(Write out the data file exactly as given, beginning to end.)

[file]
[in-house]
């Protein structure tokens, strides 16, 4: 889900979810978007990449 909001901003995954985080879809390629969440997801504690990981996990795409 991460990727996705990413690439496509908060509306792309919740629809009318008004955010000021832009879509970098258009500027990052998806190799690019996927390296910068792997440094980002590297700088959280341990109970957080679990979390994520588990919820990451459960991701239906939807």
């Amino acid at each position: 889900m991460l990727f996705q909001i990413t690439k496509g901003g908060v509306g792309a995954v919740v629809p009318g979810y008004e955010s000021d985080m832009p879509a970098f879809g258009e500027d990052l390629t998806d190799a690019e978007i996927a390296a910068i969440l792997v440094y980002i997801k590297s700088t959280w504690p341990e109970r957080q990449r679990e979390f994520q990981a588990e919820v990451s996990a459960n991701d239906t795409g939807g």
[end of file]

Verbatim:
[in-house]
């Protein structure tokens, strides 16, 4: 889900979810978007990449 909001901003995954985080879809390629969440997801504690990981996990795409 991460990727996705990413690439496509908060509306792309919740629809009318008004955010000021832009879509970098258009500027990052998806190799690019996927390296910068792997440094980002590297700088959280341990109970957080679990979390994520588990919820990451459960991701239906939807």
């Amino acid at each position: 889900m991460l990727f996705q909001i990413t690439k496509g901003g908060v509306g792309a995954v919740v629809p009318g979810y008004e955010s000021d985080m832009p879509a970098f879809g258009e500027d990052l390629t998806d190799a690019e978007i996927a390296a910068i969440l792997v440094y980002i997801k590297s700088t959280w504690p341990e109970r957080q990449r679990e979390f994520q990981a588990e919820v990451s996990a459960n991701d239906t795409g939807g």